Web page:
Four Years Later
Yesterday, my mom, dad, sisters, grandparents, uncle, aunt, and cousins all convened in Steamboat Springs, Colorado. The fact that we pulled off getting everyone, with their jobs and school schedules and general lives, in one place for a week was such a big deal we decided we might as well commemorate it by getting some family photos taken. And I happened to know a photographer.
Meegan Dobson was one of three girls with whom I shared a room in a tiny, borderline-dilapidated bunkhouse in Colorado the summer after I graduated college. She had the bottom bunk on the right. I had the top bunk on the left. She watched me smash my head into the ceiling more than a few times in the first couple weeks we lived together. By the end of the summer, she had also seen me cry kind of a lot.
We were the same age, which made us among the oldest on summer staff by what was really only a few years but felt like a lot more most of the time. By default, we also shared a tendency to be among the first to bed and that particular panic that comes from being a recent college graduate and realizing that there are no more classes to sign up for and you have to be an adult now and you don’t know how. Meegan and I spent a lot of hours that summer propped on our elbows in our respective bunks before we went to sleep, talking and laughing at our own jokes and taking turns assuring each other that we would be okay.
Today, four years later, Meegan rolled up to our rental house in Steamboat and hopped out of her muddy little Subaru and gave me a big hug and other than our excited screeching it almost felt like it hadn’t been that long since I’d seen her. It helps that we’ve kept up, of course. Texts and social media and the occasional phone call. She’s a photographer now for a high-end guest ranch. I work for myself as a writer and marketing consultant. We’ve both done our fair share of moving around, but we’re, like, stable young adults who pay our bills and love Jesus and have built lives so suited for ourselves.
We drove back into town for coffee and pancakes and wandered around town a bit. As we caught up on life now and how much different it’s been than what we thought but how much better than okay it’s turned out, one of us brought up those hundreds of bunkhouse conversations. We laughed hard, but we also felt this swell of empathy for our past selves. At one point, Meegan shook her head and said, “Don’t you just wish you could go back and tell us, ‘You are going to be okay! It’s not going to go how you think, but you’re going to be so much better than okay!’”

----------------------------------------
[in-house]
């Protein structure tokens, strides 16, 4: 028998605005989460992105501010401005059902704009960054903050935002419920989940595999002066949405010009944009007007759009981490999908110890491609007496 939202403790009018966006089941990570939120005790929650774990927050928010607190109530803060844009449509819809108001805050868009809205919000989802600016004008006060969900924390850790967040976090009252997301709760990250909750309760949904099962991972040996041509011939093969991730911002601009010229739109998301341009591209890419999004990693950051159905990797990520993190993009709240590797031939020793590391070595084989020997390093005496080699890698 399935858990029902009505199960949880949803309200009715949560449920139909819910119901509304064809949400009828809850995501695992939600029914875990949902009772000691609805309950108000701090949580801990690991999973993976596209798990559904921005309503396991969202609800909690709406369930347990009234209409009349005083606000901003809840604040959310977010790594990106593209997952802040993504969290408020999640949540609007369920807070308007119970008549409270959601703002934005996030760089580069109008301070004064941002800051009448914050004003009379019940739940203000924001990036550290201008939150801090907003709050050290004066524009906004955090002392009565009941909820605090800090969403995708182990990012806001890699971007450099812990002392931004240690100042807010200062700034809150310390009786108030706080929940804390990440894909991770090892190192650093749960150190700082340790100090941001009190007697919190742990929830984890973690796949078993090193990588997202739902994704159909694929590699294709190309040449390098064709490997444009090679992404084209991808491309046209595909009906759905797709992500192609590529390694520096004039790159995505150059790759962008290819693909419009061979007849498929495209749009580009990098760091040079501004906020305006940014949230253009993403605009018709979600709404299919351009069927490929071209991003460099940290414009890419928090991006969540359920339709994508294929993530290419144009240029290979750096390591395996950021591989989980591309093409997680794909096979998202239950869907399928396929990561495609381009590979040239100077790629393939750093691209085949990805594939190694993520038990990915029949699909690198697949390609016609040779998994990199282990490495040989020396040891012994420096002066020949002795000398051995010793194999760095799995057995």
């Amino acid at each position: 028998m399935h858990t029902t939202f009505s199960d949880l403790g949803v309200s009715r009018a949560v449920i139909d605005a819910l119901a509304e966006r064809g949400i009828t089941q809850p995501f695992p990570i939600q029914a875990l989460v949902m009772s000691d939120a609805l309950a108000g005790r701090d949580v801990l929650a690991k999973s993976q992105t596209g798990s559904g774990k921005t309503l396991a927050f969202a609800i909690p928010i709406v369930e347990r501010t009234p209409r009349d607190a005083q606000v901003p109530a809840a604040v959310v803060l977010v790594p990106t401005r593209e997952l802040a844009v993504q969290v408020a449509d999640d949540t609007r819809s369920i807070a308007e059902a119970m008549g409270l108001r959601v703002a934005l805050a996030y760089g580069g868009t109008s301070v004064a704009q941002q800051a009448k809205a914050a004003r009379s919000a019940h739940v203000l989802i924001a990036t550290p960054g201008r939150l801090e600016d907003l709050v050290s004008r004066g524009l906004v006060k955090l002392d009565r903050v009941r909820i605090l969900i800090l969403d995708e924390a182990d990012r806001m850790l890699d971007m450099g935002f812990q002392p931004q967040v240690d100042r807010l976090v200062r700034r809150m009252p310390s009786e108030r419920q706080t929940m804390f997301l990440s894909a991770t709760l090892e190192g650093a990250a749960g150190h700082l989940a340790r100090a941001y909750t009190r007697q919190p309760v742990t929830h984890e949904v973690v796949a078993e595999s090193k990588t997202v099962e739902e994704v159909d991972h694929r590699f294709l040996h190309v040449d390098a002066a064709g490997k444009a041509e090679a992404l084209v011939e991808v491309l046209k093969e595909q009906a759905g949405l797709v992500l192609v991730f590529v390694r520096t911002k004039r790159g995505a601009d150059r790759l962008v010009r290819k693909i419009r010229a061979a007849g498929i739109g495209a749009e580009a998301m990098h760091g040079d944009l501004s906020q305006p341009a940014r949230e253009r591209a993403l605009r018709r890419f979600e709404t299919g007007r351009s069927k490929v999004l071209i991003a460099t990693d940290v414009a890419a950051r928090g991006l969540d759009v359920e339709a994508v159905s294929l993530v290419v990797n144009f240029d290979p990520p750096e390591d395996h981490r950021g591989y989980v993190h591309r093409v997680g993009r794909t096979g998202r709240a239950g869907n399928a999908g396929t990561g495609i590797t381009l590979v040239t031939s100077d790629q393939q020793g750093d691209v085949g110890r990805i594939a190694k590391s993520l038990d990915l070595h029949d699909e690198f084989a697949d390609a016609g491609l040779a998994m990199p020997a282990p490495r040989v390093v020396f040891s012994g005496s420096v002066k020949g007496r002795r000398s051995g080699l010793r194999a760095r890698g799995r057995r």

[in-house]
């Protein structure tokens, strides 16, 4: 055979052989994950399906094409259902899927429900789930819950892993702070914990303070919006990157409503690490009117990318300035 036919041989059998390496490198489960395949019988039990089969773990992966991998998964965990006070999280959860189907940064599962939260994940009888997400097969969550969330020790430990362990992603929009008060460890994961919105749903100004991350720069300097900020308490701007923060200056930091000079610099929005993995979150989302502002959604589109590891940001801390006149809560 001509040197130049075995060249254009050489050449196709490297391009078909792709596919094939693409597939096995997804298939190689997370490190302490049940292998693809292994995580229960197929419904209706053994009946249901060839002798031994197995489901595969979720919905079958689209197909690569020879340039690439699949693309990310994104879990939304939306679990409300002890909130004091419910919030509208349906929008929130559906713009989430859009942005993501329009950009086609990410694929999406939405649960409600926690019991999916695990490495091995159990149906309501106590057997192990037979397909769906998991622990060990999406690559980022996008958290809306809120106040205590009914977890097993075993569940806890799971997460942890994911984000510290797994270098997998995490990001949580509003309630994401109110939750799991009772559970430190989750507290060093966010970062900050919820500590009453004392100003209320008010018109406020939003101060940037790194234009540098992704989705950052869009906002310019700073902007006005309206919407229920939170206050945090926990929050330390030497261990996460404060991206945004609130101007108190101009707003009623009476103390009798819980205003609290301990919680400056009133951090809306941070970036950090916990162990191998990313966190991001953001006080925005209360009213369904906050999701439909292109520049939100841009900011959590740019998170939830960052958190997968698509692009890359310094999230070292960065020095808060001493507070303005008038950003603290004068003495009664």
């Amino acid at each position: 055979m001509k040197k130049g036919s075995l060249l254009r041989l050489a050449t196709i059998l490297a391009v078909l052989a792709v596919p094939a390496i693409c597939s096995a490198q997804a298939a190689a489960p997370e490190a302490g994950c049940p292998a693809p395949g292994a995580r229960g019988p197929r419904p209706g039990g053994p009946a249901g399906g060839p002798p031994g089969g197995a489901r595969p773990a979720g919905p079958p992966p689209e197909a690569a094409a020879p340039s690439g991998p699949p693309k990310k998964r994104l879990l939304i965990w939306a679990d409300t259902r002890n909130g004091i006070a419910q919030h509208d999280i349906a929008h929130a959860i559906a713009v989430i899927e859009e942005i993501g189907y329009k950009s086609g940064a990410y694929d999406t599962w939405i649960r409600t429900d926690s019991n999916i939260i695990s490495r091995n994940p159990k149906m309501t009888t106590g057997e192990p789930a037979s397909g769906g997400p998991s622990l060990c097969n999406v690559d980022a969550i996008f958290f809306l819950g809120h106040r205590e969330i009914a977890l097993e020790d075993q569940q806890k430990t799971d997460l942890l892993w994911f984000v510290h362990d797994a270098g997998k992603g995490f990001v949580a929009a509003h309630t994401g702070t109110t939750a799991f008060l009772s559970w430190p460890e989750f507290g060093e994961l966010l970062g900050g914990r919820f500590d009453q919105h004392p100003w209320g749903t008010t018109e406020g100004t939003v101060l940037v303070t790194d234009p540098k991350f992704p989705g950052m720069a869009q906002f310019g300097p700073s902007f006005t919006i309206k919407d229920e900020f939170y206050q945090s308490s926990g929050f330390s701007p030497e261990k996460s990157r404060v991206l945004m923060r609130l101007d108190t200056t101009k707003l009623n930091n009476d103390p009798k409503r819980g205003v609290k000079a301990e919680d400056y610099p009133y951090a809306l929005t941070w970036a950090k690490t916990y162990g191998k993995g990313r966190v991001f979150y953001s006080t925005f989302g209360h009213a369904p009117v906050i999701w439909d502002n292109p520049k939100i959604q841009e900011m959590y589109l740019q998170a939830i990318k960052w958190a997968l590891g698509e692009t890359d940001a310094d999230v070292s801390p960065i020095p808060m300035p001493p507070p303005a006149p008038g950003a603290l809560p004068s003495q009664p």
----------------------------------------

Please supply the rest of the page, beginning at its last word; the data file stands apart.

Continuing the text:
And I do wish that sometimes. I wish I could reach back and get 21-year-old-me’s face in my hands and look her in the eyes and tell her:
You are going to be okay.
Your plans are not that great or important, and holding onto them or trying to force them is exhausting. You can let go.
God is good — really, and truly, and perfectly, and personally — and his plan is better — really, and truly, and perfectly, and personally.
You’ll get to do the work you hope to do; but the time it takes to get there will be full of experiences and relationships and lessons that you need to do it. It isn’t a waste.
Community is a gift, not a weakness. Lean on your people.
You’re not behind schedule.
You’re cooler than you think.
You’re not as cool as you think.
There are so many people you’ve haven’t met and things you haven’t done and places you haven’t been that are about to be a part of your life — and you won’t be able to imagine it otherwise. The best is before, not behind.
The acne is just because you’re eating the ranch’s diet of sugar and fried stuff all summer and also because you’re stressed and it will go away and your face won’t look like that forever and I know this one isn’t as important but it felt important to me then and I would have liked to know.
The more we talked about it, Meegan and I realized that chances are, this is probably the same stuff we’ll want to reach back and tell ourselves now, in another four years. It’s easier to believe, the older I get and the more I see it proved true; but it’s funny how often I forget. That’s why I wrote this, I guess — to try and take my own future advice.
Four years later, Meegan and I are okay. And I bet we will be in another four years, too. (And hopefully, still meeting for breakfast in Colorado.)